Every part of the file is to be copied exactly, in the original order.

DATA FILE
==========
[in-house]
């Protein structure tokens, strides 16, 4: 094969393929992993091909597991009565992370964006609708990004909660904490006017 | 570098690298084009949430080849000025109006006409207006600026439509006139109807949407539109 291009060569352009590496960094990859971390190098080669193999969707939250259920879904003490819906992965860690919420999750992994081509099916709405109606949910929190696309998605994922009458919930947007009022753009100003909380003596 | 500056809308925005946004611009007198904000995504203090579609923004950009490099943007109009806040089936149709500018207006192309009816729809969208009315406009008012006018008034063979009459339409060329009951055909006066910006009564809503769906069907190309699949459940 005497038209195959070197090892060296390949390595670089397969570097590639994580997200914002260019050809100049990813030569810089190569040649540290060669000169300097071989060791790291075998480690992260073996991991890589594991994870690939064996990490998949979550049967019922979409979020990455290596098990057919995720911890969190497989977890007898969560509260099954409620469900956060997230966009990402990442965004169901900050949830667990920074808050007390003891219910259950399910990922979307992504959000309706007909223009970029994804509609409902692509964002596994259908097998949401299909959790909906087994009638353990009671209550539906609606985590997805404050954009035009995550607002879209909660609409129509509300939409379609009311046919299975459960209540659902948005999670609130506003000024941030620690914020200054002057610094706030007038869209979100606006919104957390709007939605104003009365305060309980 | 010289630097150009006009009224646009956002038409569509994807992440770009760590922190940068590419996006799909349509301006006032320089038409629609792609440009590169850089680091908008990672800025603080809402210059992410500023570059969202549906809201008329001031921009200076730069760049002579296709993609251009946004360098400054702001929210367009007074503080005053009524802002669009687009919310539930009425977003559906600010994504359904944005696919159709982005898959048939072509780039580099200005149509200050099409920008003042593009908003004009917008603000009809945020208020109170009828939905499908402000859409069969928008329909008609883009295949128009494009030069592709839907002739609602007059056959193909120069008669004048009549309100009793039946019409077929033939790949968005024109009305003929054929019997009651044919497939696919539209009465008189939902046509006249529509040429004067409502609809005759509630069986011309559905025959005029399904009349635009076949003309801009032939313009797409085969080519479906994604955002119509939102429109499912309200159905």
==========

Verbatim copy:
[in-house]
């Protein structure tokens, strides 16, 4: 094969393929992993091909597991009565992370964006609708990004909660904490006017 | 570098690298084009949430080849000025109006006409207006600026439509006139109807949407539109 291009060569352009590496960094990859971390190098080669193999969707939250259920879904003490819906992965860690919420999750992994081509099916709405109606949910929190696309998605994922009458919930947007009022753009100003909380003596 | 500056809308925005946004611009007198904000995504203090579609923004950009490099943007109009806040089936149709500018207006192309009816729809969208009315406009008012006018008034063979009459339409060329009951055909006066910006009564809503769906069907190309699949459940 005497038209195959070197090892060296390949390595670089397969570097590639994580997200914002260019050809100049990813030569810089190569040649540290060669000169300097071989060791790291075998480690992260073996991991890589594991994870690939064996990490998949979550049967019922979409979020990455290596098990057919995720911890969190497989977890007898969560509260099954409620469900956060997230966009990402990442965004169901900050949830667990920074808050007390003891219910259950399910990922979307992504959000309706007909223009970029994804509609409902692509964002596994259908097998949401299909959790909906087994009638353990009671209550539906609606985590997805404050954009035009995550607002879209909660609409129509509300939409379609009311046919299975459960209540659902948005999670609130506003000024941030620690914020200054002057610094706030007038869209979100606006919104957390709007939605104003009365305060309980 | 010289630097150009006009009224646009956002038409569509994807992440770009760590922190940068590419996006799909349509301006006032320089038409629609792609440009590169850089680091908008990672800025603080809402210059992410500023570059969202549906809201008329001031921009200076730069760049002579296709993609251009946004360098400054702001929210367009007074503080005053009524802002669009687009919310539930009425977003559906600010994504359904944005696919159709982005898959048939072509780039580099200005149509200050099409920008003042593009908003004009917008603000009809945020208020109170009828939905499908402000859409069969928008329909008609883009295949128009494009030069592709839907002739609602007059056959193909120069008669004048009549309100009793039946019409077929033939790949968005024109009305003929054929019997009651044919497939696919539209009465008189939902046509006249529509040429004067409502609809005759509630069986011309559905025959005029399904009349635009076949003309801009032939313009797409085969080519479906994604955002119509939102429109499912309200159905």